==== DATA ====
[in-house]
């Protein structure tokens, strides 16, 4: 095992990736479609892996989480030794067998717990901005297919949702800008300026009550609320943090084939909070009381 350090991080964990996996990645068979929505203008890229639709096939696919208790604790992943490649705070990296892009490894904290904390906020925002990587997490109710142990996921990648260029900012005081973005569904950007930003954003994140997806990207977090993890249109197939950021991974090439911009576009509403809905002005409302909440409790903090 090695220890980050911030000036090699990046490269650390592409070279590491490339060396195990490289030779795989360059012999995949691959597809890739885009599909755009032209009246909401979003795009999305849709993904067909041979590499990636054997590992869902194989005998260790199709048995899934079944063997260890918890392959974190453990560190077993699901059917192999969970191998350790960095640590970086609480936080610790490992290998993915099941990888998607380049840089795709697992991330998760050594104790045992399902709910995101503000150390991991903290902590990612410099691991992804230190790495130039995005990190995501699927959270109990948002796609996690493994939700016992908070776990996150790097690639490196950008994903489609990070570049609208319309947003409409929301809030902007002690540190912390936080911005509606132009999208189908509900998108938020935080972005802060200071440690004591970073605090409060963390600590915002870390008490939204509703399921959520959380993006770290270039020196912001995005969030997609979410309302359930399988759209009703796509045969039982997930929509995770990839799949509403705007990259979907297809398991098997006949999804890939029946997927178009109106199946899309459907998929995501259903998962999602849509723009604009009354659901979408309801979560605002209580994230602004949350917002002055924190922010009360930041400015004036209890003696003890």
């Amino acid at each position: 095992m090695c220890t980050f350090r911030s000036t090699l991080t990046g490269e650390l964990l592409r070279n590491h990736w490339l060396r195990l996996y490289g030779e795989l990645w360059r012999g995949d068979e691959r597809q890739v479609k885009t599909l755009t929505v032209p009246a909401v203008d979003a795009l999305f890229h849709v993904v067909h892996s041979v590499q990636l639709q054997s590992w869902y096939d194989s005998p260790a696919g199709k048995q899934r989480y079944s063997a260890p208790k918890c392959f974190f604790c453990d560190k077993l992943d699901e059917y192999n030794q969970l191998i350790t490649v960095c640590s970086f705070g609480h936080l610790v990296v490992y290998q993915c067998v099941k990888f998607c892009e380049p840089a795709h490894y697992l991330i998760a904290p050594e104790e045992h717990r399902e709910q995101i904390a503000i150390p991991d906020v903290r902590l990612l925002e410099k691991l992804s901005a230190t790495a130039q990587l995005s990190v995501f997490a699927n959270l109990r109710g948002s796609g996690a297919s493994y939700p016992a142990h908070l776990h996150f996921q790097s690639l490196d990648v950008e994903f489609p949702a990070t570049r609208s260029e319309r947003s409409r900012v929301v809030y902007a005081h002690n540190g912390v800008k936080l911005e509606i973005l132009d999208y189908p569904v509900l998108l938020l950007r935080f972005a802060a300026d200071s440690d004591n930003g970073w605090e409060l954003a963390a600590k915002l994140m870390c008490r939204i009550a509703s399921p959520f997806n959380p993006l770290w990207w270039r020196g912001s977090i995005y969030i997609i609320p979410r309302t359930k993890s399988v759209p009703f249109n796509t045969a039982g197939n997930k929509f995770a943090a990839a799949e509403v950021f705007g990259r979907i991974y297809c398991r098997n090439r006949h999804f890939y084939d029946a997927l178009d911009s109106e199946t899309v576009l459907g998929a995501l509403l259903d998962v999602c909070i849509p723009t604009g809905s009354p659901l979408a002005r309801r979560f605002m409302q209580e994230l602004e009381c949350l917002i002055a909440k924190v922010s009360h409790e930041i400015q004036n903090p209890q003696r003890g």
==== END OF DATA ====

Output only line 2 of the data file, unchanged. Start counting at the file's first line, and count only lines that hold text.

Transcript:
């Protein structure tokens, strides 16, 4: 095992990736479609892996989480030794067998717990901005297919949702800008300026009550609320943090084939909070009381 350090991080964990996996990645068979929505203008890229639709096939696919208790604790992943490649705070990296892009490894904290904390906020925002990587997490109710142990996921990648260029900012005081973005569904950007930003954003994140997806990207977090993890249109197939950021991974090439911009576009509403809905002005409302909440409790903090 090695220890980050911030000036090699990046490269650390592409070279590491490339060396195990490289030779795989360059012999995949691959597809890739885009599909755009032209009246909401979003795009999305849709993904067909041979590499990636054997590992869902194989005998260790199709048995899934079944063997260890918890392959974190453990560190077993699901059917192999969970191998350790960095640590970086609480936080610790490992290998993915099941990888998607380049840089795709697992991330998760050594104790045992399902709910995101503000150390991991903290902590990612410099691991992804230190790495130039995005990190995501699927959270109990948002796609996690493994939700016992908070776990996150790097690639490196950008994903489609990070570049609208319309947003409409929301809030902007002690540190912390936080911005509606132009999208189908509900998108938020935080972005802060200071440690004591970073605090409060963390600590915002870390008490939204509703399921959520959380993006770290270039020196912001995005969030997609979410309302359930399988759209009703796509045969039982997930929509995770990839799949509403705007990259979907297809398991098997006949999804890939029946997927178009109106199946899309459907998929995501259903998962999602849509723009604009009354659901979408309801979560605002209580994230602004949350917002002055924190922010009360930041400015004036209890003696003890």